High up in the Sierra de Laguna mountains of Baja Sur.
The trail at the bottom of this mountain, we would find out later, was just the beginning of our 3 day, 2 night outing. Debbie couldn’t make this hike. She really doesn’t like sleeping on the ground, so it’s up to me and our best friends Bill, Bill and Jane to climb the rugged Baja mountains in search of vistas and, for me especially, birds. We worked switchbacks back and fourth, higher and higher for miles. The treck began at an elevation somewhere around 1500 hundred feet and I think Bill and Jane ( no stopping this couple!) made it to 5500 feet or so. Our guide is the best! Edgardo, bajasierradventures.com, is patient, knowledgeable and made sure we lacked for nothing. The mule handlers, Catharino (the man of the mountains) and Alexandro sang by the camp-fire at night and even tried to hunt down a wild pig for us. Me, well, I pooped out with an injured knee after 7 or 8 hours traveling the slopes and had to stay at the base camp the second day. My best buddy Bill stayed there with me the second day to keep me company while Bill and Jane traveled on. Some bird photos include this Black-throated gray Warbler I saw near the camp—
Maybe it was meant to be, but staying at the base camp had it’s own rewards. The camp-site area itself is on a river-like stream way more than a bubbling brook. A small roar from the fast, cascading water was just noisy enough to make us raise our voices a bit while talking. When exploring Bill found a quiet canyon nearby, I took the opportunity to call some birds. First to show up was a colony of Acorn Woodpeckers. With their clown-faces and antics, we watched as one fetched an acorn from an Encino Tree (Oak), placed it with the pointy end inward in one of the holes in the lek and pounded it with gusto.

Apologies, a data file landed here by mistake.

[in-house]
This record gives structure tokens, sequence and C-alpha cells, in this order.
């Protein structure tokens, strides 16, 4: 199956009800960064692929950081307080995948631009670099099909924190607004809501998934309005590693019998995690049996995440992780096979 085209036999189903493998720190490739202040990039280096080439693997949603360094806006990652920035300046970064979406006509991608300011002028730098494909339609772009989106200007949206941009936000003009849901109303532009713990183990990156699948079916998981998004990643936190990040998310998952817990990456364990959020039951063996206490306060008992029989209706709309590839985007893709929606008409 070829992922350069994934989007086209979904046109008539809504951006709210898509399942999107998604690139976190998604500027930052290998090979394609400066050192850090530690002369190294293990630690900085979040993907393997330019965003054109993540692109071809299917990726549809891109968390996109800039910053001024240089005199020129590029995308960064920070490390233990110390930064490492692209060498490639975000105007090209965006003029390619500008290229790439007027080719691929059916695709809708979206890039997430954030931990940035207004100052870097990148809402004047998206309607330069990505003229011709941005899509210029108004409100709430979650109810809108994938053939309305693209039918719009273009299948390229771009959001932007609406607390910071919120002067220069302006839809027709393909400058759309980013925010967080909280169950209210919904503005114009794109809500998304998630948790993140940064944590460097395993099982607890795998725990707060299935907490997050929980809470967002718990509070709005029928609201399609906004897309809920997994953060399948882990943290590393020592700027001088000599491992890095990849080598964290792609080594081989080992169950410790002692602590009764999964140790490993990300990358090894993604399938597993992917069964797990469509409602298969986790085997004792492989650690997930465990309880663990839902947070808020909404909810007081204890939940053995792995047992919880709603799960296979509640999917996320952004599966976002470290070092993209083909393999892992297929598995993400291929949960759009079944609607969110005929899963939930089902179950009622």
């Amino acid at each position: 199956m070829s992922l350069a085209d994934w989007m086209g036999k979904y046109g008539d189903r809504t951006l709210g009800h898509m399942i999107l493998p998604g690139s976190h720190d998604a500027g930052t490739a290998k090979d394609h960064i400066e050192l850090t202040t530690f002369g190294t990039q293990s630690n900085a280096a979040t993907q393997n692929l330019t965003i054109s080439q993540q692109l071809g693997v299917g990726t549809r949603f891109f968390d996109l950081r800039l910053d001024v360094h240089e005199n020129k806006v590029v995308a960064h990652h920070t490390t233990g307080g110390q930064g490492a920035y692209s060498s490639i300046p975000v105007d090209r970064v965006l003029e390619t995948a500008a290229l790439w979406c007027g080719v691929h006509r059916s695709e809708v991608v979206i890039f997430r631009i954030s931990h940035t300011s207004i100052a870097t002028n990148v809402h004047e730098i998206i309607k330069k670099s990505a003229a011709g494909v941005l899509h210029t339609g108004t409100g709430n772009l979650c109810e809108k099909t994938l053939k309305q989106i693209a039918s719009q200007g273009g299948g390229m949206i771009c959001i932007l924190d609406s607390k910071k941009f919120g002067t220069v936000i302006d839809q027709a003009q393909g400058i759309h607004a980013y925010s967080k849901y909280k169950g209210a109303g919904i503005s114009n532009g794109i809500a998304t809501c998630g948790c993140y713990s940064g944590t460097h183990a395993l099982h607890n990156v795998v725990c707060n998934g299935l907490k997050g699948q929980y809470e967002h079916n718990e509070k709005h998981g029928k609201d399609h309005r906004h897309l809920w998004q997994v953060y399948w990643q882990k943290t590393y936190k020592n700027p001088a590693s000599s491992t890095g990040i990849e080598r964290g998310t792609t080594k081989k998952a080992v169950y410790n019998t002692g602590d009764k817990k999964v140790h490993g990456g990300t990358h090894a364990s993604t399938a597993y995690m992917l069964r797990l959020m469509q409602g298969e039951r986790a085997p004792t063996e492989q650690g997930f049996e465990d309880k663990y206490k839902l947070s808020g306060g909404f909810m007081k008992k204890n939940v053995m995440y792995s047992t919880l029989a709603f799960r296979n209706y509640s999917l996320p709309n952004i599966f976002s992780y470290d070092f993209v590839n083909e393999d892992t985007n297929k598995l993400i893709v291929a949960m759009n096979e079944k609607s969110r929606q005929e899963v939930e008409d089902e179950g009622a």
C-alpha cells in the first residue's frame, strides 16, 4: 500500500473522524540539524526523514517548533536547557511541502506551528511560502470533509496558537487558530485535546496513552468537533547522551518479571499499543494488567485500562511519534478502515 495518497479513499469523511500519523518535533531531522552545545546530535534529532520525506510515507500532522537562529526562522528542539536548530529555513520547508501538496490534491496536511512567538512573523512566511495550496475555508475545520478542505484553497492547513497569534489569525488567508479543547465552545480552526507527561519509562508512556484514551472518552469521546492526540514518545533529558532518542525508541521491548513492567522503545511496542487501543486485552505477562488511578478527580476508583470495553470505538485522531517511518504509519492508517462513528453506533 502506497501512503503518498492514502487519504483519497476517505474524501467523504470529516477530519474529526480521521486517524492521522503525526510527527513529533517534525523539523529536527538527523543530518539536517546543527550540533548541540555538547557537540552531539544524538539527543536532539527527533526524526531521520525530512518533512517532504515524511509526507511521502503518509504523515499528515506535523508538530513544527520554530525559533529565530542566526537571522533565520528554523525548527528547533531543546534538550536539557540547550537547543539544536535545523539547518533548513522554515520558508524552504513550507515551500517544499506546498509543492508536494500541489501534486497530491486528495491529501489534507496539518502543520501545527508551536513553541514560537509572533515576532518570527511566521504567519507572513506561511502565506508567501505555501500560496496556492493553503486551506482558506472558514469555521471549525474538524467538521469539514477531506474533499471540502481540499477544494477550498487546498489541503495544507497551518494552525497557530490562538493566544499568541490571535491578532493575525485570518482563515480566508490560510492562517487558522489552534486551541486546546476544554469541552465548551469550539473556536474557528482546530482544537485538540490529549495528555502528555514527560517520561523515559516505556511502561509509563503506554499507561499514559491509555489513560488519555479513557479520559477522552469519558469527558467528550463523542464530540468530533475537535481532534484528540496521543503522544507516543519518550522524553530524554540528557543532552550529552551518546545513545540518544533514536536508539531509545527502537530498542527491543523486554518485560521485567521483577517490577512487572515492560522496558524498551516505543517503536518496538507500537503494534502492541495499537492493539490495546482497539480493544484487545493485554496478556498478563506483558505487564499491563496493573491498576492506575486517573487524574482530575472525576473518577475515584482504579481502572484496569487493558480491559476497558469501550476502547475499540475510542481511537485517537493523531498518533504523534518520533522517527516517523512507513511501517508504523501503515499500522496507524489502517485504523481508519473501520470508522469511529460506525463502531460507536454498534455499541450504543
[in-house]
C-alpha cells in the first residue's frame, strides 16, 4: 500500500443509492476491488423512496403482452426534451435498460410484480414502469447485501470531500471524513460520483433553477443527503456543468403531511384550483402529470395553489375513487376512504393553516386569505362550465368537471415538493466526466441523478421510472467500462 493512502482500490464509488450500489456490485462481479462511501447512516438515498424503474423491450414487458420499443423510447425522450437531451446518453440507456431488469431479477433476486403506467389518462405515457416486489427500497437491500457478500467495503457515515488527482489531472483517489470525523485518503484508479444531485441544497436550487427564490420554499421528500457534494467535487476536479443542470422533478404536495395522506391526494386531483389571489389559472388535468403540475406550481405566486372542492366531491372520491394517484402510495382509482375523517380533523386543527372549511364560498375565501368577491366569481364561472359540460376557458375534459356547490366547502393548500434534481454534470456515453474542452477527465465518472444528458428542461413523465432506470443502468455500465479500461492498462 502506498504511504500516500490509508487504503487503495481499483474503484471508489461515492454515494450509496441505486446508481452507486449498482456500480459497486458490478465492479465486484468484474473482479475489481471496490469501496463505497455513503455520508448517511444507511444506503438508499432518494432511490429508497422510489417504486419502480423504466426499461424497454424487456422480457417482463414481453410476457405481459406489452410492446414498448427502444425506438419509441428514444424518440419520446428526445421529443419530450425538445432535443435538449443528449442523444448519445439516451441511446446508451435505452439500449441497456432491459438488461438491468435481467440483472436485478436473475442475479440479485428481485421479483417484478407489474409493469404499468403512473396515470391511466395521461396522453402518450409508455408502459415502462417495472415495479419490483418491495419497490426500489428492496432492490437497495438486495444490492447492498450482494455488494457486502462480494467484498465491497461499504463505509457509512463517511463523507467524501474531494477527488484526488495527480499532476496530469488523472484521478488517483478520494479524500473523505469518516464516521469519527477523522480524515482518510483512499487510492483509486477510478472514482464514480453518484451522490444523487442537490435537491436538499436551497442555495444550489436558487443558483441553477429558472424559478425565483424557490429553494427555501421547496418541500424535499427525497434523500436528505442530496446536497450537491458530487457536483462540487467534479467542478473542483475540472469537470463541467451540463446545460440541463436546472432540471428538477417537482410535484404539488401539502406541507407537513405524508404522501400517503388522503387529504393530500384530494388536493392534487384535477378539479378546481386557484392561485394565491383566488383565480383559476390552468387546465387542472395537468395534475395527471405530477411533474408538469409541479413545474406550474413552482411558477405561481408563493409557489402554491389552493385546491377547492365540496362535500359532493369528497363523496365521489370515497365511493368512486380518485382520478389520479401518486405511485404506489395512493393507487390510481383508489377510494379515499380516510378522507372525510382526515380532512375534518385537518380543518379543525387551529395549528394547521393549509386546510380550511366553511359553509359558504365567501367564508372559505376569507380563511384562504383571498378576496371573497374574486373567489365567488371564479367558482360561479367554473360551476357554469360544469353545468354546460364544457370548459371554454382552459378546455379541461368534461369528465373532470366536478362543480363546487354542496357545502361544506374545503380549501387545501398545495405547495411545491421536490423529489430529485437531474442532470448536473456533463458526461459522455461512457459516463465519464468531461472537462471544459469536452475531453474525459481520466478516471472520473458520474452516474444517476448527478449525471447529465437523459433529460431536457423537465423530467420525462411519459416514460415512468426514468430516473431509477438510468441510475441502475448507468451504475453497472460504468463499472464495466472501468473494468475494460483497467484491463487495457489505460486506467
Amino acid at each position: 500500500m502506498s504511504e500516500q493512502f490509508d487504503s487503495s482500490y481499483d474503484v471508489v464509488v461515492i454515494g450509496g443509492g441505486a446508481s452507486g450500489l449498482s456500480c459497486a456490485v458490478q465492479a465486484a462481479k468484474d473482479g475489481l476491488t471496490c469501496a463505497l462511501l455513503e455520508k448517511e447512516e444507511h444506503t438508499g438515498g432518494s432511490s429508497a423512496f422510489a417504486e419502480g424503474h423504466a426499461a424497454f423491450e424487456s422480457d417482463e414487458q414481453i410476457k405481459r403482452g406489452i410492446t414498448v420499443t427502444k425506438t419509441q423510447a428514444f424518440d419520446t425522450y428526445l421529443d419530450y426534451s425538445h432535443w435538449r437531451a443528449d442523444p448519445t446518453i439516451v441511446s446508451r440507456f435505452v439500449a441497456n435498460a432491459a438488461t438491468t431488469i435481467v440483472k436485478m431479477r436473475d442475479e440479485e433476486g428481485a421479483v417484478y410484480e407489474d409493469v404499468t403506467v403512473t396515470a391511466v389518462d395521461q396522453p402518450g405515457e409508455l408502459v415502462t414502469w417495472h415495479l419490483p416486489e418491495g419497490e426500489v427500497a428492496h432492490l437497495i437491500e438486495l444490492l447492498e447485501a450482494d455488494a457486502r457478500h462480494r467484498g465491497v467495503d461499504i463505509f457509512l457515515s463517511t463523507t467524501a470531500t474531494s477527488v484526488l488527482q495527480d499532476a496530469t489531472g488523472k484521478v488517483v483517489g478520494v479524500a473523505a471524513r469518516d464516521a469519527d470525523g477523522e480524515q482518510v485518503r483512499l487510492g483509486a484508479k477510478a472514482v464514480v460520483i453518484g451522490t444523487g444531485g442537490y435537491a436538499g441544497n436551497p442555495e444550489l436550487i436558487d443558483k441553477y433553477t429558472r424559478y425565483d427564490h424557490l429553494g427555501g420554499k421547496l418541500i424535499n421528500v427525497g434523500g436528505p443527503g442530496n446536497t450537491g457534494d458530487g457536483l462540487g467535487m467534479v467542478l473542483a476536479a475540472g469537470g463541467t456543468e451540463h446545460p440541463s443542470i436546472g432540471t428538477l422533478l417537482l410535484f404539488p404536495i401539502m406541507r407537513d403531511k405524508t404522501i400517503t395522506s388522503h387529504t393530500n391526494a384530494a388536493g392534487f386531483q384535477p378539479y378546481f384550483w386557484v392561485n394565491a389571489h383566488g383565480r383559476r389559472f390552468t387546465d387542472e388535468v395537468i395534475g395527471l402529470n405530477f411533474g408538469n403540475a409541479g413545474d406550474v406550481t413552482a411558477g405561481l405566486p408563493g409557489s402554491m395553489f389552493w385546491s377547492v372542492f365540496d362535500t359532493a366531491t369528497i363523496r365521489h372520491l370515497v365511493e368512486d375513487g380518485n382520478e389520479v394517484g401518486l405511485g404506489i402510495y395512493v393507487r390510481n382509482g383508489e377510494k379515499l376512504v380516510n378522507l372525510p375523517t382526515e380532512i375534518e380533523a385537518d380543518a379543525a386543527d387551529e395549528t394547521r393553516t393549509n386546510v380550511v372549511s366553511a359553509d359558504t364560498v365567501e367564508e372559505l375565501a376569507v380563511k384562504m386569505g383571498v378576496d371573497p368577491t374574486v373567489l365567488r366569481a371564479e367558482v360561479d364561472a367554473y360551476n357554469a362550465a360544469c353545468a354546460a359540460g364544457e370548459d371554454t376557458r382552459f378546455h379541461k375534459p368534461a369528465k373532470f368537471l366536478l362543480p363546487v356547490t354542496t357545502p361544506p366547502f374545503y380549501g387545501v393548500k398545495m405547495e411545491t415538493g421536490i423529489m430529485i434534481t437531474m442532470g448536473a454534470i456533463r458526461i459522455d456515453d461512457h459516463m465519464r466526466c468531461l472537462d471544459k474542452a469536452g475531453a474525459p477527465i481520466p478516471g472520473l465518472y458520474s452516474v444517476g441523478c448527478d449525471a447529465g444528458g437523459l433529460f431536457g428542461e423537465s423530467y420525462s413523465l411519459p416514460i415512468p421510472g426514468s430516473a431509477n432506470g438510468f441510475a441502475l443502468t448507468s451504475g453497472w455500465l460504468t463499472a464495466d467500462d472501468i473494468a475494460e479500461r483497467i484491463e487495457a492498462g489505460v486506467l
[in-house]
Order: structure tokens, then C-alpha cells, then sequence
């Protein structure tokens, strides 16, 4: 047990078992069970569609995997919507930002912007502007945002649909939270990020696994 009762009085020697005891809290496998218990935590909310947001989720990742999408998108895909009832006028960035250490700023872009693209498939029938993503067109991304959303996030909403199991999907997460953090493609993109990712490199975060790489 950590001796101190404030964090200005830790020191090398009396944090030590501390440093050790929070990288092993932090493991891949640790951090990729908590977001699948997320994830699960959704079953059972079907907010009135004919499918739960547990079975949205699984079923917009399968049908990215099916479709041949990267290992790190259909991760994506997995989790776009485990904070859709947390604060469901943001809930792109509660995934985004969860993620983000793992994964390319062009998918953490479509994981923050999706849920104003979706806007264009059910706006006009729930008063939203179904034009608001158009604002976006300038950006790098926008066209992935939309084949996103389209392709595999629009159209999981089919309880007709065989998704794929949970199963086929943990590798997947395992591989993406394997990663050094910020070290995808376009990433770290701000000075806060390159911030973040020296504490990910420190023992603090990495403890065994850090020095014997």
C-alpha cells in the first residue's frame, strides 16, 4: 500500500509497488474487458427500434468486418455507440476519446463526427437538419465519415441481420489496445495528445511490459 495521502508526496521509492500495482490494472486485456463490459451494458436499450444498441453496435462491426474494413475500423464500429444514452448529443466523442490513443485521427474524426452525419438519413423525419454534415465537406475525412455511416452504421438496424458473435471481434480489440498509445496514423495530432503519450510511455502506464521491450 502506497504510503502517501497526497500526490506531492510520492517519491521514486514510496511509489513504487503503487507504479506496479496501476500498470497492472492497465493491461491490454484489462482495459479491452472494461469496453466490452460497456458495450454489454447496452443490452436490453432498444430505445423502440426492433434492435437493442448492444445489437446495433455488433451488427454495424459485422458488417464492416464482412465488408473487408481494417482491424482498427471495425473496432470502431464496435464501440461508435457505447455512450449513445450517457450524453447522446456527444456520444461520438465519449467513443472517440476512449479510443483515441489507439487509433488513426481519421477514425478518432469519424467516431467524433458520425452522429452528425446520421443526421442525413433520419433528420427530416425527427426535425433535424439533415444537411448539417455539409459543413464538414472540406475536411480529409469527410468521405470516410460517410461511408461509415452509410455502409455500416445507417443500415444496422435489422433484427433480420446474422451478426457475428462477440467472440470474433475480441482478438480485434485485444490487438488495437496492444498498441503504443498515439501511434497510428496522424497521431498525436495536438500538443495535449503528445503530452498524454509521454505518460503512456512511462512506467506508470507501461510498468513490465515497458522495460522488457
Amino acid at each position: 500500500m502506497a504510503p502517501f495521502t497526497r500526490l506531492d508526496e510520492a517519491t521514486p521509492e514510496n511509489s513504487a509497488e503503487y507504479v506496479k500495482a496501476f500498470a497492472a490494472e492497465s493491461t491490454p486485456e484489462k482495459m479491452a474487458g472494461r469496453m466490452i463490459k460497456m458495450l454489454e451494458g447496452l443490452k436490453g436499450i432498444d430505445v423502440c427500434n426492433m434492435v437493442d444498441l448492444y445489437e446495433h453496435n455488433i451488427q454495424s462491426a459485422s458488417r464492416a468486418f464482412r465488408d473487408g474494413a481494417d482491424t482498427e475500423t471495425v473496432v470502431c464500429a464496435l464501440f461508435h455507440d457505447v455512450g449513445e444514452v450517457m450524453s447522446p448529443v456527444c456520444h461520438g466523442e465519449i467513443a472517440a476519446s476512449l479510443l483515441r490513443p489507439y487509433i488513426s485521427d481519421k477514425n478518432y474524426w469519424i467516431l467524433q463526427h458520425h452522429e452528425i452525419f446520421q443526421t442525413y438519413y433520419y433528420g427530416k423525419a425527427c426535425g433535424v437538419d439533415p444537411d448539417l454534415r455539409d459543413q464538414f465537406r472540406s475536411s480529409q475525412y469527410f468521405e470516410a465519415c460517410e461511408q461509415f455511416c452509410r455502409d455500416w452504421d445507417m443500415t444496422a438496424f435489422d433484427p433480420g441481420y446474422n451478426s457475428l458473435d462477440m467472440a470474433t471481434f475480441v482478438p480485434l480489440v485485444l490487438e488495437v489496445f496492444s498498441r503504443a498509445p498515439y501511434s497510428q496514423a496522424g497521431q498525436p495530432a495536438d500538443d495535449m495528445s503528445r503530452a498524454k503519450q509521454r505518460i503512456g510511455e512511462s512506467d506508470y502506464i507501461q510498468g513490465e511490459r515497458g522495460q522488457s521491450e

I’m using a Northern Pygmy Owl call. This often attracts all different types of birds. Next to show up are several Western Tanagers. Here’s a male trying to look his best!
When I switch to a Cape Pygmy Owl call, a mid-low tone hoo——hooo——-hoo, right away, in the distance, I hear an owl call back. Bill!…come over here! Look up there. We both see one owl that has landed 50 feet up in a nearby tree. As we watch, it’s mate joins her (he is smaller) and gives her an owl-kiss. How cool is that?!
We leave the owls to themselves and Bill decides to do a little carving on his walking stick.
Me? I take my camera and go sit on a rock. I turn on my bird call with the sound of a Black-capped Gnatcatcher. This call attracts many species of birds. To my utter amazement, a bird flies and lands up-side down on a palm a hundred feet away. What the heck? My binos show me that this is a White-breasted Nuthatch. Turns out, this is the only place in Baja where these birds have been seen, amazing! How lucky!
Following are a few shots— At the trail head,
By the base camp. Yes, the water is cold.
This hike is not for people that are expecting a walk-in-the-park. It is tough, no doubt. I’m chomping at the bit to do it again! This time, at least 5 days. Too much marching and not enough “stop and look” time. I will go again. Up to the lagoons (pasture now), and maybe more. This area is so untouched. “till next time—-Happy Birding from Chris and Debbie